Ready to Pack Out
As mentioned and to be redundant, you can’t Bug Out if you don’t have everything ready to Bug Out with. Many of you preppers will obviously be way beyond this stage, but others may not be. For some including me initially it can be difficult to get your mind and body around everything that needs to be done to prepare for an exit strategy.
As a friend of mine says, “It’s all part of the experience.” I would add that it’s all part of the process, too. There is no need to break out in a sweat over all this, but having said that it is still time to get engaged if you are the least bit prepper serious.
You can study SHTFblog to garner all the prep information and advice you could possibly want to digest. Articles and blogs here will guide you through the whole process or help you hone skills and prep you have already accomplished. It’s an on-going never ending process. It may be a long path, but you have to take the first step.
Trails and Trials
The whole purpose here is to encourage all preppers who are not already fully engaged in the execution of their plans to initiate moving forward. These Bug Out practice trips are the ideal time to test skills, equipment, gear, and to honestly assess the whole process. This can be done solo, with a family unit, or an entire SHTF team. Practice the way your plan is established.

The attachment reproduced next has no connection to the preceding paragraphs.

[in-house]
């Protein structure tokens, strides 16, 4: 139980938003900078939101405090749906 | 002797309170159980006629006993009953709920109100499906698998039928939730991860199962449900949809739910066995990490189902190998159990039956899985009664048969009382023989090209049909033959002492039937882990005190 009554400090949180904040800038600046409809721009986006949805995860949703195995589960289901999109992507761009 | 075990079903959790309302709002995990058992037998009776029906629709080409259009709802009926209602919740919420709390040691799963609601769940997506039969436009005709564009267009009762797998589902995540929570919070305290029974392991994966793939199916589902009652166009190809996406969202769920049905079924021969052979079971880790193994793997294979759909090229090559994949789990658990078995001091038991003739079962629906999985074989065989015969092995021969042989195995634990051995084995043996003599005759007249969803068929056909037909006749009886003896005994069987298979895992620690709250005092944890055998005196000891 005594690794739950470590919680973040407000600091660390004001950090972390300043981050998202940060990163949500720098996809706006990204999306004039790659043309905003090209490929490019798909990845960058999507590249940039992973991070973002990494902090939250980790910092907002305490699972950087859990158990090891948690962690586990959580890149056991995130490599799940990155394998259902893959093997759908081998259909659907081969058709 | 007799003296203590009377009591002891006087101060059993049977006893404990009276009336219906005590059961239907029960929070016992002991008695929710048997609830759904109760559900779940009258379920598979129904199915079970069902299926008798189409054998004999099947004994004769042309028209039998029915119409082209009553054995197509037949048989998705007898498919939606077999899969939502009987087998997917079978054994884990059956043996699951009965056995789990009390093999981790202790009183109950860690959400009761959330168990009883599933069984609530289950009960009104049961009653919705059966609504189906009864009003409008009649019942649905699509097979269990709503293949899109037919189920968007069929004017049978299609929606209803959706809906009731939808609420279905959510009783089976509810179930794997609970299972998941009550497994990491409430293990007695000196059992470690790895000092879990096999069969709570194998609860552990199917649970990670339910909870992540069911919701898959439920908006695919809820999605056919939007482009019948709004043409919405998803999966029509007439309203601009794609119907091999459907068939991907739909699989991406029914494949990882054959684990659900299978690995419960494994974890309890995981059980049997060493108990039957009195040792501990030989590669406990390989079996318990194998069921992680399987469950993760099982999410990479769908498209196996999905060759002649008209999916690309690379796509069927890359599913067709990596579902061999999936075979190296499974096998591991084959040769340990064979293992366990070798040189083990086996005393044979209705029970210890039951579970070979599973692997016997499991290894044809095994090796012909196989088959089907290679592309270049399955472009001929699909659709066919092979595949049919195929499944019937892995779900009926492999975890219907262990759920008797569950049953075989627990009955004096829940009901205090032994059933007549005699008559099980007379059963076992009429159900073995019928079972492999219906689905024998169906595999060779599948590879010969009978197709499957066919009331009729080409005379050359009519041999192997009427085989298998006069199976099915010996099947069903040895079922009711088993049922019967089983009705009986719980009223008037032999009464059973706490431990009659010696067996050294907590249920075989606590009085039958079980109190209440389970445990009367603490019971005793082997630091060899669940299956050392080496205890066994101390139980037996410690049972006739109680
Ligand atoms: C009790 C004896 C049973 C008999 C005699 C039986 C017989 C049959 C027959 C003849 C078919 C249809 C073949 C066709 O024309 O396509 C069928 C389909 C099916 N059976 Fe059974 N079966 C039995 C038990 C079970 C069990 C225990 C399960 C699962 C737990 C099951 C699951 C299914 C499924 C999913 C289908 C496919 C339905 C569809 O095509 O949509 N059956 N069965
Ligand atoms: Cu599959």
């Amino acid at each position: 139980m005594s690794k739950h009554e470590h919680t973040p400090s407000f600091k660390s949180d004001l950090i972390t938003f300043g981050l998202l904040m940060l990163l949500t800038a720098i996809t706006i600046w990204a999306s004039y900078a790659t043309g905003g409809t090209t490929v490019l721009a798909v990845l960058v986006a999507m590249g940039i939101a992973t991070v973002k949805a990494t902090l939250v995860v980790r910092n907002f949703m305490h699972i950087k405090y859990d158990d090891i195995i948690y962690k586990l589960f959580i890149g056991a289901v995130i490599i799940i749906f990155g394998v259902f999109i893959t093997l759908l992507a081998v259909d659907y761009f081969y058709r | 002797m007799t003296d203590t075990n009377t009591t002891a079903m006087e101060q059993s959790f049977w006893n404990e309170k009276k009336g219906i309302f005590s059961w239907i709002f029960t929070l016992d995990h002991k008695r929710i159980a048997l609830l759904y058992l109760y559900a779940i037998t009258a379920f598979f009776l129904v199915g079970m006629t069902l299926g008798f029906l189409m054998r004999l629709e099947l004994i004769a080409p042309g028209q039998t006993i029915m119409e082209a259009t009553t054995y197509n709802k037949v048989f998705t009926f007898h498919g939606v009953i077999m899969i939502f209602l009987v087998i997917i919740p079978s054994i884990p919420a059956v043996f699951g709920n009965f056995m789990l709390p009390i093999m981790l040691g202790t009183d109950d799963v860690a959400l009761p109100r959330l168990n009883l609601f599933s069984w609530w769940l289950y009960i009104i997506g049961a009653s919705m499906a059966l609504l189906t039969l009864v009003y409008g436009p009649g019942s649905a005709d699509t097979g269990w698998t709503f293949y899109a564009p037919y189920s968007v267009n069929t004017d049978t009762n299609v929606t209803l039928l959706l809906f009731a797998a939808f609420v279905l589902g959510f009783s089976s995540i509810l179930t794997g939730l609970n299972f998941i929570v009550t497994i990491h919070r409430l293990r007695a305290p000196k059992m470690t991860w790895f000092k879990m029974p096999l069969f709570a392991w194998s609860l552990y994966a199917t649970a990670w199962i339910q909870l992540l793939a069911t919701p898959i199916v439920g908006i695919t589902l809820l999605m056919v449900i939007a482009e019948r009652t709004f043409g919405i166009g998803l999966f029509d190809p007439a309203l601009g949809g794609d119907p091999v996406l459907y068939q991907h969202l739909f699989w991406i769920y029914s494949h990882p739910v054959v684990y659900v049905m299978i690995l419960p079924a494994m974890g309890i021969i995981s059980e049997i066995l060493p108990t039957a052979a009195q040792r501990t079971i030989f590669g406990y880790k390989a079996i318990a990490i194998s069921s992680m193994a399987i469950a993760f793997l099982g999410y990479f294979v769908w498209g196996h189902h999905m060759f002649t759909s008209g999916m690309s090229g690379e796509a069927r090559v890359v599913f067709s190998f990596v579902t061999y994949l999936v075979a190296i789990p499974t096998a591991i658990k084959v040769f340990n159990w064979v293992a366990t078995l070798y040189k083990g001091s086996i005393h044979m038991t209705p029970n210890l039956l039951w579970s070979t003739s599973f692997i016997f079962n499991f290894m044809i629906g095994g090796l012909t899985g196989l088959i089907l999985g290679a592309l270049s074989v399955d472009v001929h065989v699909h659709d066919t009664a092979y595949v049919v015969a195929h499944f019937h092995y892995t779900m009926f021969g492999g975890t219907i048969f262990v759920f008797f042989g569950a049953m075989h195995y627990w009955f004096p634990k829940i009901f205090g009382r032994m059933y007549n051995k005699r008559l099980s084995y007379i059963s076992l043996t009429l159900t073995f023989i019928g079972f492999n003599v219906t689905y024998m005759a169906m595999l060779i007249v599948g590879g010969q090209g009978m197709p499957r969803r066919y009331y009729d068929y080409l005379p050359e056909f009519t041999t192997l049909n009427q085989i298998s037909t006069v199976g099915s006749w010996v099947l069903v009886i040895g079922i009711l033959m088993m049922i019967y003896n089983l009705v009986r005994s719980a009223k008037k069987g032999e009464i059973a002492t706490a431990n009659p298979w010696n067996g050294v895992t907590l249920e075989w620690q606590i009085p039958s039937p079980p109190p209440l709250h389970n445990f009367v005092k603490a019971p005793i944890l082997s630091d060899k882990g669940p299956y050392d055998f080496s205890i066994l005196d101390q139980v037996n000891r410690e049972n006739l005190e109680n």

If you are camping, then test your camping equipment. How fast can you get a camp site cleared out set up, tent assembled, cooking arrangements set, water set up, firewood gathered (if you have one), a meal started, kids settled, older adults settled, job tasks assigned, gas lanterns working, security established, defense weapons ready to go and everything else?
Test your personal gear. How did that new pair of hunting/hiking boots feel on the walk in? Ditto for the backpack, weapons sling, machete, knife, compass, and such. Now that you’ve worn those new socks, cargo shorts, boonie hat, work gloves, etc., is everything working right. What might you change? Ask others similar evaluations of their gear and stuff. Take notes if you have to.
How did that first night away from home work out? Did a piece of equipment fail or not work as you had hoped? Was there enough to eat, enough to occupy your mind, did you enjoy the experience? How did the wife and kids do, or the husband. Face it, some people are just not cut out to be in the wilds. No shame in that for sure, but now is the time to find out how compatible you are with a SHTF Bug Out.
No, it is definitely not like going to summer camp, the Holiday Inn, or even those rustic cabins at the state park. After a couple trips, maybe you will need to reassess some aspects of your plan. If camping out did not work for you and your family, then start thinking other options such as a camping trailer or leasing a rural place with a small house or cabin. Maybe there is a generator and a water well. These are possibilities. As they say though, get with the program.
All photos by Dr. John J. Woods